The Tuba Tribe Church was a religious center for the Atayal people in the Dawo area (the border area of Fuxing and Daxi Districts in Taoyuan City). This historical building is an embodiment of both the indigenous culture and the Christian faith. Despite having limited resources and techniques at the time of construction, the builders adroitly manipulated the materials that were available, utilizing the innate characteristics of the stone to shape it with hand chisels and then employing the principles of arch construction to achieve the unique look of the church building, which now stands as a testament to their accomplishments in craftsmanship and aesthetics. The keyhole arch design expresses the concept that the church entrance is the key to heaven, and the undulating curves of the gables evoke clouds floating in the firmament. These designs display both artistic beauty and religious symbolism, making the church an exceptional indigenous Taiwanese cultural and historical artifact.
The Tuba Tribe Church was originally administered by the Sanmin Church (a branch of the Presbyterian Church in Taiwan) of Fuxing District in Taoyuan City. During the Japanese rule, the Japanese severely restricted the indigenous Taiwanese people’s embrace of Christianity. There were no Christians in the village of Sanmin until 1945, when the war ended and missionaries Clare Elliot McGill (named “Watan Magin” in the Atayal language; 1919 – 1996), Rev. James Dickson (1900 – 1967), and Rev. Chen Zhong-Hui (“Hola Demu” in Atayal; 1927 – 2004) arrived and began evangelizing. Together, they established the Sanmin branch of the Presbyterian Church. In the early years, prayer meetings were held in the homes of church members. When the church was eventually able to construct a permanent building, members decided on the stone masonry design of Rev. Huang Rong-Quan (“Masa Tohui” in Atayal; 1932 –) with its symbolic keyhole arch. After engaging a stonemason from Taipei to cut the stone, indigenous members and supporters of the church carried the building stones up the mountain themselves. A portion of the construction funds were donated by a youth group from the American military chapel in Taipei. Due to deterioration of the church roof over time, the church eventually moved the assembly to a new building. The Tuba Tribe Church was designated as a municipal historical site in Taoyuan City in 2004.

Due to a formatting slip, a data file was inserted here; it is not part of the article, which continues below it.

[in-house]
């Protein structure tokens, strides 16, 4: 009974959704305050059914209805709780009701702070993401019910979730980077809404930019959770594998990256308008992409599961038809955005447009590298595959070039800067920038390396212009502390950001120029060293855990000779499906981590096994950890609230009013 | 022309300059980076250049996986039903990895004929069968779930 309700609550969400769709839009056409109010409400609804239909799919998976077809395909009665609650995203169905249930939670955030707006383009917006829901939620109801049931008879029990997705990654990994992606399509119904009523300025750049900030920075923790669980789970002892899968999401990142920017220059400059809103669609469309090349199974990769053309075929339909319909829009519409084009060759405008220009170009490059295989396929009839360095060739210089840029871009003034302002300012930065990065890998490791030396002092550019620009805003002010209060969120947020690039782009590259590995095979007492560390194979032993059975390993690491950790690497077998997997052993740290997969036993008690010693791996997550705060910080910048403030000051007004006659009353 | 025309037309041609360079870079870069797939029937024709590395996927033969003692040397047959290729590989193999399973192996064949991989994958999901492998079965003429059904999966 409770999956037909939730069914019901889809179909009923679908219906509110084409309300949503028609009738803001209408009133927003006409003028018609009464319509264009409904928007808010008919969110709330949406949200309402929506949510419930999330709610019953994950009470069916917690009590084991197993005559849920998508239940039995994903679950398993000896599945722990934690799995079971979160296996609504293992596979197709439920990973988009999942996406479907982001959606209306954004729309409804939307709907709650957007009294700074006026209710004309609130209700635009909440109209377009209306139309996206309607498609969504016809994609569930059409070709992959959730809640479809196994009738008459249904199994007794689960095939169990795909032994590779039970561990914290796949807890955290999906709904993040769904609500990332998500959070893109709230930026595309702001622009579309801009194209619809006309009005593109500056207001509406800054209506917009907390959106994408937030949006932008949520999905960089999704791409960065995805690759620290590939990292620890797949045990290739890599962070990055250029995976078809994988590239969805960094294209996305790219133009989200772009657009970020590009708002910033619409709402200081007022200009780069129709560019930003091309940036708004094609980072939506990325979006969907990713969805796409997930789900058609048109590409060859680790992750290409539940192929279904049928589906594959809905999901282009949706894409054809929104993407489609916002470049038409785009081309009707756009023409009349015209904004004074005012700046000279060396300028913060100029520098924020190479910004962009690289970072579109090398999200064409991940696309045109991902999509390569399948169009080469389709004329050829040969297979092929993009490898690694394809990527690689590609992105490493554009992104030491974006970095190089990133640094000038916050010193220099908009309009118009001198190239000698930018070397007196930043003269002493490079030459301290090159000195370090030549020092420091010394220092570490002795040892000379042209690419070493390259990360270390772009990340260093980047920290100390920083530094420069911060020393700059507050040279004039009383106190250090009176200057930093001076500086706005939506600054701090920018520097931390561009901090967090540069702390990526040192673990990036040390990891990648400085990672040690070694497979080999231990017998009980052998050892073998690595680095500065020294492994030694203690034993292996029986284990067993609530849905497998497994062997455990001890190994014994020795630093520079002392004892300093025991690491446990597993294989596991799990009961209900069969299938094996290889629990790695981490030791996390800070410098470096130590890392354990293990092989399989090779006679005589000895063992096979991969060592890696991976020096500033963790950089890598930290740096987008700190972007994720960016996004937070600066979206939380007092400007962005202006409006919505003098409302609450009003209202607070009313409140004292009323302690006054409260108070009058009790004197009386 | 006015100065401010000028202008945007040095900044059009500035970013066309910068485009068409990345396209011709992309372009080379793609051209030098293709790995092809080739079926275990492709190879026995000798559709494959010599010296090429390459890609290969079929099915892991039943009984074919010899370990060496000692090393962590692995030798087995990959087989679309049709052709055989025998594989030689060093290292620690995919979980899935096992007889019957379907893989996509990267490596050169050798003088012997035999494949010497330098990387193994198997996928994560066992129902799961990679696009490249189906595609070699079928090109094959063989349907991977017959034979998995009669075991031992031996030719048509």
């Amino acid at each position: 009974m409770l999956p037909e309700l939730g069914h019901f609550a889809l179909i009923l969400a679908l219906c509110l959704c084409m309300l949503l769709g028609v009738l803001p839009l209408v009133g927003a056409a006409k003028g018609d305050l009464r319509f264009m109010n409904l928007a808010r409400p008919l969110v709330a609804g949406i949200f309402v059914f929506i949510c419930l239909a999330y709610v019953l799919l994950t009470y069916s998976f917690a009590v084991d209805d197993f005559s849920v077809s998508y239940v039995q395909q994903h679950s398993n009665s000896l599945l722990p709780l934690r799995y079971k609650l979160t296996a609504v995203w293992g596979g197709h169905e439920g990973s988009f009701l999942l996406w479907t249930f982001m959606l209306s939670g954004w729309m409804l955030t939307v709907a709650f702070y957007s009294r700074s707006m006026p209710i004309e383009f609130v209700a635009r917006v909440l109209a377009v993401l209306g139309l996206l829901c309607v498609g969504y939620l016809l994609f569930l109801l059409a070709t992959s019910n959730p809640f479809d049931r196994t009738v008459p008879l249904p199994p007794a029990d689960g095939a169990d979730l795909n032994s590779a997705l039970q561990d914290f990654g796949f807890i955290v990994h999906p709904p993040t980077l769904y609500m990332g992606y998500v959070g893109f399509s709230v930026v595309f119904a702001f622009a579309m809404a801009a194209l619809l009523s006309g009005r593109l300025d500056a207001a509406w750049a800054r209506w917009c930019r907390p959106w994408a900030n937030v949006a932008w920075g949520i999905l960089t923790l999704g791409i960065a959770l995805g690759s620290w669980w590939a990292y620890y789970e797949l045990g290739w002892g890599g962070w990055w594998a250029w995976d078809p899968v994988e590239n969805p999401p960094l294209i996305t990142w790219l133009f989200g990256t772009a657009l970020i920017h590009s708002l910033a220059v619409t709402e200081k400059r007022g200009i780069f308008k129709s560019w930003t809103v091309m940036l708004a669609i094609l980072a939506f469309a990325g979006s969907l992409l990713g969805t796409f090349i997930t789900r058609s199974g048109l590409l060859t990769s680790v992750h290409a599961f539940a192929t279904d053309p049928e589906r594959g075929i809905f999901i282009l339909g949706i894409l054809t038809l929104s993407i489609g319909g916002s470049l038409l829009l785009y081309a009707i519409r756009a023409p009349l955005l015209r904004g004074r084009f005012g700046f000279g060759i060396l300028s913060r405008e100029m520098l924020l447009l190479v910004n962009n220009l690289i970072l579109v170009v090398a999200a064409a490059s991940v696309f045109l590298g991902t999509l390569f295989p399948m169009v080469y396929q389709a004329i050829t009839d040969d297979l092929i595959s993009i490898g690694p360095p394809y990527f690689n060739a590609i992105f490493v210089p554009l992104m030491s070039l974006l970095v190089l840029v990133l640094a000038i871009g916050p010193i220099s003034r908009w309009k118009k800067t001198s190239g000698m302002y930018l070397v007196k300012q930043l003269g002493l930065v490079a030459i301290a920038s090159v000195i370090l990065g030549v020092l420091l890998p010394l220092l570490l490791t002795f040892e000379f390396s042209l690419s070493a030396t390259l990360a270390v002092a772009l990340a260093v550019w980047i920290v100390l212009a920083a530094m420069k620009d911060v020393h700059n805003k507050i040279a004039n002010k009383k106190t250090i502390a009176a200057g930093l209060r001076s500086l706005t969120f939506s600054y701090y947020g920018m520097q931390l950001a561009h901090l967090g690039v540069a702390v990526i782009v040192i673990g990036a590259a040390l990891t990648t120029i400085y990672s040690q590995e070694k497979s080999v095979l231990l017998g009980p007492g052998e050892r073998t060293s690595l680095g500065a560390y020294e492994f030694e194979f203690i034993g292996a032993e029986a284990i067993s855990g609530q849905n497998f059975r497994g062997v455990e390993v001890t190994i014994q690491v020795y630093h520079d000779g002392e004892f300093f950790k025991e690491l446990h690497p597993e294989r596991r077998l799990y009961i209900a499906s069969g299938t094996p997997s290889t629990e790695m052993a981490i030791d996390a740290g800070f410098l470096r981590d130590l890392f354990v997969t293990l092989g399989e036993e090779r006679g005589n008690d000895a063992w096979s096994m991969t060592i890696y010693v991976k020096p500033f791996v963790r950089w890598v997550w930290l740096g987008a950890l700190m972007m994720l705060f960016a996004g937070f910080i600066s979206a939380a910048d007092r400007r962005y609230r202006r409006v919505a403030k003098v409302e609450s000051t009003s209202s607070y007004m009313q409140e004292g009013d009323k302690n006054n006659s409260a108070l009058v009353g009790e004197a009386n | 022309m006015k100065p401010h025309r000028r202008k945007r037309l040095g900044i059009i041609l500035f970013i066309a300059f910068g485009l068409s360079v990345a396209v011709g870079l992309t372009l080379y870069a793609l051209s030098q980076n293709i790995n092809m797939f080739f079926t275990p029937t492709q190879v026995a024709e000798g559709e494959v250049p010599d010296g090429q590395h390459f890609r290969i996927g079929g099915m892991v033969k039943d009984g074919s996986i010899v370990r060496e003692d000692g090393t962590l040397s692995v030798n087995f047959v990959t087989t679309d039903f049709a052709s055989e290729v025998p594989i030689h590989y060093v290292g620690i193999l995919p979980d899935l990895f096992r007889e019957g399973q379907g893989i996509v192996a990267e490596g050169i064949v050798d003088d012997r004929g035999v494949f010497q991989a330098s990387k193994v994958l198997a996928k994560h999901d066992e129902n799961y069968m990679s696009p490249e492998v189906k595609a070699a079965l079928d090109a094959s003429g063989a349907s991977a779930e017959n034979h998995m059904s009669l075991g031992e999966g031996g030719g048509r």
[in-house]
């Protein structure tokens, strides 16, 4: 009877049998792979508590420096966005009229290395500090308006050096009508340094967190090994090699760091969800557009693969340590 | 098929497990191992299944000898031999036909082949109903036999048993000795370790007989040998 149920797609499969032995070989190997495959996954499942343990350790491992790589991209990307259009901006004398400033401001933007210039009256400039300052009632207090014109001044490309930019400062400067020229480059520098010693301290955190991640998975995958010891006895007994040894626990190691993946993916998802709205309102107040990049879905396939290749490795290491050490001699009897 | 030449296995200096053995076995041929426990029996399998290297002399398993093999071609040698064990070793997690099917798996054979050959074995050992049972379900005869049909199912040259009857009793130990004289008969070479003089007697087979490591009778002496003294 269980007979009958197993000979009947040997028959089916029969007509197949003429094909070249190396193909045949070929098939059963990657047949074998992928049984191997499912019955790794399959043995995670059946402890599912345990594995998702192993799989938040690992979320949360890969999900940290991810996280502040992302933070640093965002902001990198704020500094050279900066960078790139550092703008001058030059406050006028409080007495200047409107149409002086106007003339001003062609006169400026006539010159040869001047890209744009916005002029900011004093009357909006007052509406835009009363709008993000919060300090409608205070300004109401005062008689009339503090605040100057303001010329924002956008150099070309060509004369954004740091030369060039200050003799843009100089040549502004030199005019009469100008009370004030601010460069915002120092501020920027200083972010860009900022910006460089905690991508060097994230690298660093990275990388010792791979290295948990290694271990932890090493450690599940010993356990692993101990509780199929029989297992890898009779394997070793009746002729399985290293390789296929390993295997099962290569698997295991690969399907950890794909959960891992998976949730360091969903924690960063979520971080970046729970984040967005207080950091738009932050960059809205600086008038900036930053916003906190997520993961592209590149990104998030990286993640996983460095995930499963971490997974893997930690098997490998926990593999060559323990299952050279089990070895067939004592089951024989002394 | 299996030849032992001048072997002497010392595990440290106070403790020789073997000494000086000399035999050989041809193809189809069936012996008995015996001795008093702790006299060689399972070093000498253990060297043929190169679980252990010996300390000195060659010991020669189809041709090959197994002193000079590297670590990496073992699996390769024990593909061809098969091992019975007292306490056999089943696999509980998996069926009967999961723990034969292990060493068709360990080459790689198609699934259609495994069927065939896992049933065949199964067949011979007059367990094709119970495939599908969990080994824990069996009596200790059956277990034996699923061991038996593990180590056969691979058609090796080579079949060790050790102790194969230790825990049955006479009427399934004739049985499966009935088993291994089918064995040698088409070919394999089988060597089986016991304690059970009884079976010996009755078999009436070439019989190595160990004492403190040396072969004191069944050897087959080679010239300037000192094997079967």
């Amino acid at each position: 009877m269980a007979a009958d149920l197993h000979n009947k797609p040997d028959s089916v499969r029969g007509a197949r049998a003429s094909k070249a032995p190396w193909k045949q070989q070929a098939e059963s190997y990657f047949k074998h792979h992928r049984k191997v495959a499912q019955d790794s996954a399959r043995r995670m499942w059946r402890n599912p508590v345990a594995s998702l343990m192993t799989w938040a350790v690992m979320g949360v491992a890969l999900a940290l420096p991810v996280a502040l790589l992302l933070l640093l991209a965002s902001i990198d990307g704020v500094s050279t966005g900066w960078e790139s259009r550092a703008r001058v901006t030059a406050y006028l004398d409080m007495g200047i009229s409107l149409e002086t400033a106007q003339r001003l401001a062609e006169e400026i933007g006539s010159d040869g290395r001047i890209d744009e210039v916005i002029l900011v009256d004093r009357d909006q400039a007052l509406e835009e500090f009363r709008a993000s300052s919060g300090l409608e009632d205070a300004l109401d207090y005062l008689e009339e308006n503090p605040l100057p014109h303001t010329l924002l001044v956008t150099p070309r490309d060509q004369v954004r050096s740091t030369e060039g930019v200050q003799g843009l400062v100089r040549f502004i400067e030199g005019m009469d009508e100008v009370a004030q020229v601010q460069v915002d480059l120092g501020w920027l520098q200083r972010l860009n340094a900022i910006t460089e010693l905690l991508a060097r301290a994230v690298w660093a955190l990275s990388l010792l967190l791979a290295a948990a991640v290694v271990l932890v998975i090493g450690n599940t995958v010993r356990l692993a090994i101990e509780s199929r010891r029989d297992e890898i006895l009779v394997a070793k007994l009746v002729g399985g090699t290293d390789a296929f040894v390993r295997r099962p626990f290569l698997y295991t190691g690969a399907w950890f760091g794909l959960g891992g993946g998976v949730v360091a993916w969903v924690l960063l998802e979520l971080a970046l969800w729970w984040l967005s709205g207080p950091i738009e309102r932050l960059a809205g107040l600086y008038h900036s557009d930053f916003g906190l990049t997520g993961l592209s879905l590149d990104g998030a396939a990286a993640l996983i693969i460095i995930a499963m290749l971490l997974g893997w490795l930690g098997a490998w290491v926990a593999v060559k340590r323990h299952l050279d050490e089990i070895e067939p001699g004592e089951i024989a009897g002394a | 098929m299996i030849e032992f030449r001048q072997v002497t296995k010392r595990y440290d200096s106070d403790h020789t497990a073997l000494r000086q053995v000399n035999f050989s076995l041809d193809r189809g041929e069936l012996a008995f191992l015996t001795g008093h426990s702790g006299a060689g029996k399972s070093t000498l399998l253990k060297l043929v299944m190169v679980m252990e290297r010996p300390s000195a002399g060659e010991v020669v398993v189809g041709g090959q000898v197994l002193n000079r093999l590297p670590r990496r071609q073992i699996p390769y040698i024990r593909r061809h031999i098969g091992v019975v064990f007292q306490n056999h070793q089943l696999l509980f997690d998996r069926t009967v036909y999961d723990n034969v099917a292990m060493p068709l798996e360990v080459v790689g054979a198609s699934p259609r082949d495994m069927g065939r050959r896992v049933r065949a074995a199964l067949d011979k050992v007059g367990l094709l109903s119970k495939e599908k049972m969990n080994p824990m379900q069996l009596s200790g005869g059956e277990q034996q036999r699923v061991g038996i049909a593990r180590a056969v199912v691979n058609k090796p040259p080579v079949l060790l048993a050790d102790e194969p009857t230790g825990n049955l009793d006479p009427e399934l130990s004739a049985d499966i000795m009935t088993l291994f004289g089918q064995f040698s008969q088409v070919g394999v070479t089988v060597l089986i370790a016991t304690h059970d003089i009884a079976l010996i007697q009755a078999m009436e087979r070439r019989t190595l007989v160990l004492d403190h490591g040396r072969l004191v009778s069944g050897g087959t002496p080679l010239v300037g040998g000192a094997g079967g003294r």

1The Church Entrance Symbolizing the Key to Heaven
The Tuba Tribe Church was designed by Rev. Rong-Quan Huang. Its basic concept followed the typical design of a Western church. However, with limited experience, technical skills, and funds, a number of exterior decorative elements traditionally found on church buildings were not feasible. Instead, its aesthetic beauty emerged through the simple, rough-cut texture of the stone itself and the meandering lines of the uncoursed stone masonry walls. The keyhole archway at the church entrance was a metaphor for the key to heaven, expressing the belief that people entering the Tuba Tribe Church would receive the gospel of Christ and enter heaven.
The undulating curves on the gables are reminiscent of floating clouds, symbolizing the church’s place in the firmament of heaven. Seen from afar, the church appears almost like Noah’s Ark come to rest on Mount Ararat after the flood.
2The Church Cross
The cross on the church roof was crafted by Rev. Huang Rong-Quan himself. Since the frangibility of stones makes fine sculpting difficult, he decided to make use of reinforced concrete instead, which allowed the graceful design. The delicacy of the cross is a counterpoint to the church’s rustic, solid appearance.
3Double-Layered Stone Walls
When the church was built, each stone was chiseled by hand and thus has a different thickness and size. To surmount this issue, Rev. Rong-Quan Huang designed double-layered stone walls, using reinforced concrete to fill in between the two layers. This design not only strengthened the walls, but also added to their beauty.
Traditional Atayal architecture used bamboo and wood as materials. Before the Tuba Tribe Church was built, a chapel of bamboo construction had existed at the site, but it deteriorated after only a few years. Rev. Huang Rong-Quan came up with the plan for the stone church at the suggestion of Rev. James Ira Dickson. Throughout the construction process, the Atayal people resorted to their cooperative traditions. Each stone and every bag of gravel was carried in by hand over winding paths to the construction site. It took a profound effort considering the inconvenience of transportation at the time. Upon close inspection, it is possible to find individual chisel marks on every stone in the church.
The interior of the Tuba Tribe Church is currently not open to the public, yet the pastoral appearance of the church alone attracts many couples here to shoot wedding photos. It is advised to visit in the morning to avoid backlighting.